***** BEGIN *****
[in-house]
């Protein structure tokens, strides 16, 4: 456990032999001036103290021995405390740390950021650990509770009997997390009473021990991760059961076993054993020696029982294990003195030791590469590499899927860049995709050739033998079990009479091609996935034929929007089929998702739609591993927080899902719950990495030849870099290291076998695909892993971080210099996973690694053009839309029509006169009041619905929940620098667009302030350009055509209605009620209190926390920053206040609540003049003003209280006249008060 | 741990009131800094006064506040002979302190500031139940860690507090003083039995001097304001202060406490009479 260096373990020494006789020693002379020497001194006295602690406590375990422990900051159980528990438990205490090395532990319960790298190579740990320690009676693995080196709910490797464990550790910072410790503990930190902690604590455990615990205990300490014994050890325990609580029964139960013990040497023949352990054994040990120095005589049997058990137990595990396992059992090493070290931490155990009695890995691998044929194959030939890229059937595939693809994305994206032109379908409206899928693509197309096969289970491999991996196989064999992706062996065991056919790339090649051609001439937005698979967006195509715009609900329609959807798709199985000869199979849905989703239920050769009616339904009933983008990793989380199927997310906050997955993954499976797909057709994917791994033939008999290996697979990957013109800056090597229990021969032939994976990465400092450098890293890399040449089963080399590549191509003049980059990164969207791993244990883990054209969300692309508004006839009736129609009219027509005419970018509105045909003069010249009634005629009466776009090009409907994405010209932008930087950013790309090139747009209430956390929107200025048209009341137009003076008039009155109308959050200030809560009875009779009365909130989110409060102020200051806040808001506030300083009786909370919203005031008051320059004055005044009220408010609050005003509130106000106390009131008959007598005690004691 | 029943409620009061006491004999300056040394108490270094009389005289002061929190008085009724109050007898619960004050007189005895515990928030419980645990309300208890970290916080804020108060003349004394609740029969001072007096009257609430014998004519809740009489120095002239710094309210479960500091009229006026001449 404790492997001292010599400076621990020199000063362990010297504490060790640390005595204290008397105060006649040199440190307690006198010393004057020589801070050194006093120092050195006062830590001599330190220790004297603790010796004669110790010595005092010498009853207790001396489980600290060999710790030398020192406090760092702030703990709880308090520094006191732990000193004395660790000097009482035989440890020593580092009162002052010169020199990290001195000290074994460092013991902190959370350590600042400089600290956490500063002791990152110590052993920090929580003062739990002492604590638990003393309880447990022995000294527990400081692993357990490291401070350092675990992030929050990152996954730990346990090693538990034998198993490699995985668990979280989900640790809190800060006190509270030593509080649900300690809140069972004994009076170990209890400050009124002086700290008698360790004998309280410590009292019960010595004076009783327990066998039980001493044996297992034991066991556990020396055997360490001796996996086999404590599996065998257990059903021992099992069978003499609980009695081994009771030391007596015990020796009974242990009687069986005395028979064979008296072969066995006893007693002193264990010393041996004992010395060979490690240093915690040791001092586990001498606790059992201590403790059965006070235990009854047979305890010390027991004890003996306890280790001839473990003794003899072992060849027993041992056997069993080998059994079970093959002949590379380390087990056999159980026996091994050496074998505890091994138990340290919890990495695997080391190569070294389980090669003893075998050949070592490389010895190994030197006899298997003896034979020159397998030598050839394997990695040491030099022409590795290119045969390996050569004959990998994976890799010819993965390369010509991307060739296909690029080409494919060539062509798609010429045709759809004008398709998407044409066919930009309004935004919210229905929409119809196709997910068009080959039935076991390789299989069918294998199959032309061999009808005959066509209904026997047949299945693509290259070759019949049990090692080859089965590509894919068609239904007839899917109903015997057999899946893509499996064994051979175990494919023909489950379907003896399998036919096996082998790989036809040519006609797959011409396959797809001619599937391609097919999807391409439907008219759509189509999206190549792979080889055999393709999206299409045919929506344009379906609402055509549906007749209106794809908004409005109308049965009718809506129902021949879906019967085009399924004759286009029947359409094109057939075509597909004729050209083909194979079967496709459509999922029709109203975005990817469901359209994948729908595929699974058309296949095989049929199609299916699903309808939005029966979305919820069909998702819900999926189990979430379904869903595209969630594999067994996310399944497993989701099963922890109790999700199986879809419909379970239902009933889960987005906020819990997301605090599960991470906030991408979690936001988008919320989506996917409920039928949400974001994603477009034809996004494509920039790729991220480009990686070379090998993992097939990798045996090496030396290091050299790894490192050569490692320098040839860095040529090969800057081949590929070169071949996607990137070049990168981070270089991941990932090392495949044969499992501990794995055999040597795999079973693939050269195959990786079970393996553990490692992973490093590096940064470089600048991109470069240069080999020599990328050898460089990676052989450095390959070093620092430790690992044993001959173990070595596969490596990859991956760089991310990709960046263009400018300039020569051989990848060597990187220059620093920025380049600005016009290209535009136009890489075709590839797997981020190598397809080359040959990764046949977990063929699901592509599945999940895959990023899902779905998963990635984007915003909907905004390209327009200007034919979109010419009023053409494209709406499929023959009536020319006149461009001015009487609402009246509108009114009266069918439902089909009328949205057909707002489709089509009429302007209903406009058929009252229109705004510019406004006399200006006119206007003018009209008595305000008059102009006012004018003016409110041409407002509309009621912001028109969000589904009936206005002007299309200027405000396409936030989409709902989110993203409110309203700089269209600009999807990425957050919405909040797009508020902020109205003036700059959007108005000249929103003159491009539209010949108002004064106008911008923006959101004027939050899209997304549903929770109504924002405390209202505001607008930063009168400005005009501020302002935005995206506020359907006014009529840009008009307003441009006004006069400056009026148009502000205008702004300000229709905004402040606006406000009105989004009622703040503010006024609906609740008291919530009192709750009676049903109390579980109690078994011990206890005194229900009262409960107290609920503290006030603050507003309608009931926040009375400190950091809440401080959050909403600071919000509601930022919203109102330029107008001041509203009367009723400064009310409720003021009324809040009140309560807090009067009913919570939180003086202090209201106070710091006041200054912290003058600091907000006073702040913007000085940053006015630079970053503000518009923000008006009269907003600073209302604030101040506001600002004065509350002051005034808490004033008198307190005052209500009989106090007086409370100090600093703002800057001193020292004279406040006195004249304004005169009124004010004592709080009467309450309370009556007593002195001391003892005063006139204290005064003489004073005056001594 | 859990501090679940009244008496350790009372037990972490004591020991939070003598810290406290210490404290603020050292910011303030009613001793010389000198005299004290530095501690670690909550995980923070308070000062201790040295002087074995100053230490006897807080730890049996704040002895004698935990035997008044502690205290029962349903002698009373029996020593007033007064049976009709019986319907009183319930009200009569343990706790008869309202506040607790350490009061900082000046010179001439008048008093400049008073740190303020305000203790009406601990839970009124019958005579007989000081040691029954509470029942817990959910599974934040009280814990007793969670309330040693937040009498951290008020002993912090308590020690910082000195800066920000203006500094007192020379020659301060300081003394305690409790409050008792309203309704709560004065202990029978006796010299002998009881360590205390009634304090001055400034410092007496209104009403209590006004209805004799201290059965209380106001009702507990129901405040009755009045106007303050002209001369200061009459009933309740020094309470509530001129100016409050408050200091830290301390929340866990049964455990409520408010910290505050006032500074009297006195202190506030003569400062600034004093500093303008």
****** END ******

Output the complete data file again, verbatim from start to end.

[in-house]
């Protein structure tokens, strides 16, 4: 456990032999001036103290021995405390740390950021650990509770009997997390009473021990991760059961076993054993020696029982294990003195030791590469590499899927860049995709050739033998079990009479091609996935034929929007089929998702739609591993927080899902719950990495030849870099290291076998695909892993971080210099996973690694053009839309029509006169009041619905929940620098667009302030350009055509209605009620209190926390920053206040609540003049003003209280006249008060 | 741990009131800094006064506040002979302190500031139940860690507090003083039995001097304001202060406490009479 260096373990020494006789020693002379020497001194006295602690406590375990422990900051159980528990438990205490090395532990319960790298190579740990320690009676693995080196709910490797464990550790910072410790503990930190902690604590455990615990205990300490014994050890325990609580029964139960013990040497023949352990054994040990120095005589049997058990137990595990396992059992090493070290931490155990009695890995691998044929194959030939890229059937595939693809994305994206032109379908409206899928693509197309096969289970491999991996196989064999992706062996065991056919790339090649051609001439937005698979967006195509715009609900329609959807798709199985000869199979849905989703239920050769009616339904009933983008990793989380199927997310906050997955993954499976797909057709994917791994033939008999290996697979990957013109800056090597229990021969032939994976990465400092450098890293890399040449089963080399590549191509003049980059990164969207791993244990883990054209969300692309508004006839009736129609009219027509005419970018509105045909003069010249009634005629009466776009090009409907994405010209932008930087950013790309090139747009209430956390929107200025048209009341137009003076008039009155109308959050200030809560009875009779009365909130989110409060102020200051806040808001506030300083009786909370919203005031008051320059004055005044009220408010609050005003509130106000106390009131008959007598005690004691 | 029943409620009061006491004999300056040394108490270094009389005289002061929190008085009724109050007898619960004050007189005895515990928030419980645990309300208890970290916080804020108060003349004394609740029969001072007096009257609430014998004519809740009489120095002239710094309210479960500091009229006026001449 404790492997001292010599400076621990020199000063362990010297504490060790640390005595204290008397105060006649040199440190307690006198010393004057020589801070050194006093120092050195006062830590001599330190220790004297603790010796004669110790010595005092010498009853207790001396489980600290060999710790030398020192406090760092702030703990709880308090520094006191732990000193004395660790000097009482035989440890020593580092009162002052010169020199990290001195000290074994460092013991902190959370350590600042400089600290956490500063002791990152110590052993920090929580003062739990002492604590638990003393309880447990022995000294527990400081692993357990490291401070350092675990992030929050990152996954730990346990090693538990034998198993490699995985668990979280989900640790809190800060006190509270030593509080649900300690809140069972004994009076170990209890400050009124002086700290008698360790004998309280410590009292019960010595004076009783327990066998039980001493044996297992034991066991556990020396055997360490001796996996086999404590599996065998257990059903021992099992069978003499609980009695081994009771030391007596015990020796009974242990009687069986005395028979064979008296072969066995006893007693002193264990010393041996004992010395060979490690240093915690040791001092586990001498606790059992201590403790059965006070235990009854047979305890010390027991004890003996306890280790001839473990003794003899072992060849027993041992056997069993080998059994079970093959002949590379380390087990056999159980026996091994050496074998505890091994138990340290919890990495695997080391190569070294389980090669003893075998050949070592490389010895190994030197006899298997003896034979020159397998030598050839394997990695040491030099022409590795290119045969390996050569004959990998994976890799010819993965390369010509991307060739296909690029080409494919060539062509798609010429045709759809004008398709998407044409066919930009309004935004919210229905929409119809196709997910068009080959039935076991390789299989069918294998199959032309061999009808005959066509209904026997047949299945693509290259070759019949049990090692080859089965590509894919068609239904007839899917109903015997057999899946893509499996064994051979175990494919023909489950379907003896399998036919096996082998790989036809040519006609797959011409396959797809001619599937391609097919999807391409439907008219759509189509999206190549792979080889055999393709999206299409045919929506344009379906609402055509549906007749209106794809908004409005109308049965009718809506129902021949879906019967085009399924004759286009029947359409094109057939075509597909004729050209083909194979079967496709459509999922029709109203975005990817469901359209994948729908595929699974058309296949095989049929199609299916699903309808939005029966979305919820069909998702819900999926189990979430379904869903595209969630594999067994996310399944497993989701099963922890109790999700199986879809419909379970239902009933889960987005906020819990997301605090599960991470906030991408979690936001988008919320989506996917409920039928949400974001994603477009034809996004494509920039790729991220480009990686070379090998993992097939990798045996090496030396290091050299790894490192050569490692320098040839860095040529090969800057081949590929070169071949996607990137070049990168981070270089991941990932090392495949044969499992501990794995055999040597795999079973693939050269195959990786079970393996553990490692992973490093590096940064470089600048991109470069240069080999020599990328050898460089990676052989450095390959070093620092430790690992044993001959173990070595596969490596990859991956760089991310990709960046263009400018300039020569051989990848060597990187220059620093920025380049600005016009290209535009136009890489075709590839797997981020190598397809080359040959990764046949977990063929699901592509599945999940895959990023899902779905998963990635984007915003909907905004390209327009200007034919979109010419009023053409494209709406499929023959009536020319006149461009001015009487609402009246509108009114009266069918439902089909009328949205057909707002489709089509009429302007209903406009058929009252229109705004510019406004006399200006006119206007003018009209008595305000008059102009006012004018003016409110041409407002509309009621912001028109969000589904009936206005002007299309200027405000396409936030989409709902989110993203409110309203700089269209600009999807990425957050919405909040797009508020902020109205003036700059959007108005000249929103003159491009539209010949108002004064106008911008923006959101004027939050899209997304549903929770109504924002405390209202505001607008930063009168400005005009501020302002935005995206506020359907006014009529840009008009307003441009006004006069400056009026148009502000205008702004300000229709905004402040606006406000009105989004009622703040503010006024609906609740008291919530009192709750009676049903109390579980109690078994011990206890005194229900009262409960107290609920503290006030603050507003309608009931926040009375400190950091809440401080959050909403600071919000509601930022919203109102330029107008001041509203009367009723400064009310409720003021009324809040009140309560807090009067009913919570939180003086202090209201106070710091006041200054912290003058600091907000006073702040913007000085940053006015630079970053503000518009923000008006009269907003600073209302604030101040506001600002004065509350002051005034808490004033008198307190005052209500009989106090007086409370100090600093703002800057001193020292004279406040006195004249304004005169009124004010004592709080009467309450309370009556007593002195001391003892005063006139204290005064003489004073005056001594 | 859990501090679940009244008496350790009372037990972490004591020991939070003598810290406290210490404290603020050292910011303030009613001793010389000198005299004290530095501690670690909550995980923070308070000062201790040295002087074995100053230490006897807080730890049996704040002895004698935990035997008044502690205290029962349903002698009373029996020593007033007064049976009709019986319907009183319930009200009569343990706790008869309202506040607790350490009061900082000046010179001439008048008093400049008073740190303020305000203790009406601990839970009124019958005579007989000081040691029954509470029942817990959910599974934040009280814990007793969670309330040693937040009498951290008020002993912090308590020690910082000195800066920000203006500094007192020379020659301060300081003394305690409790409050008792309203309704709560004065202990029978006796010299002998009881360590205390009634304090001055400034410092007496209104009403209590006004209805004799201290059965209380106001009702507990129901405040009755009045106007303050002209001369200061009459009933309740020094309470509530001129100016409050408050200091830290301390929340866990049964455990409520408010910290505050006032500074009297006195202190506030003569400062600034004093500093303008």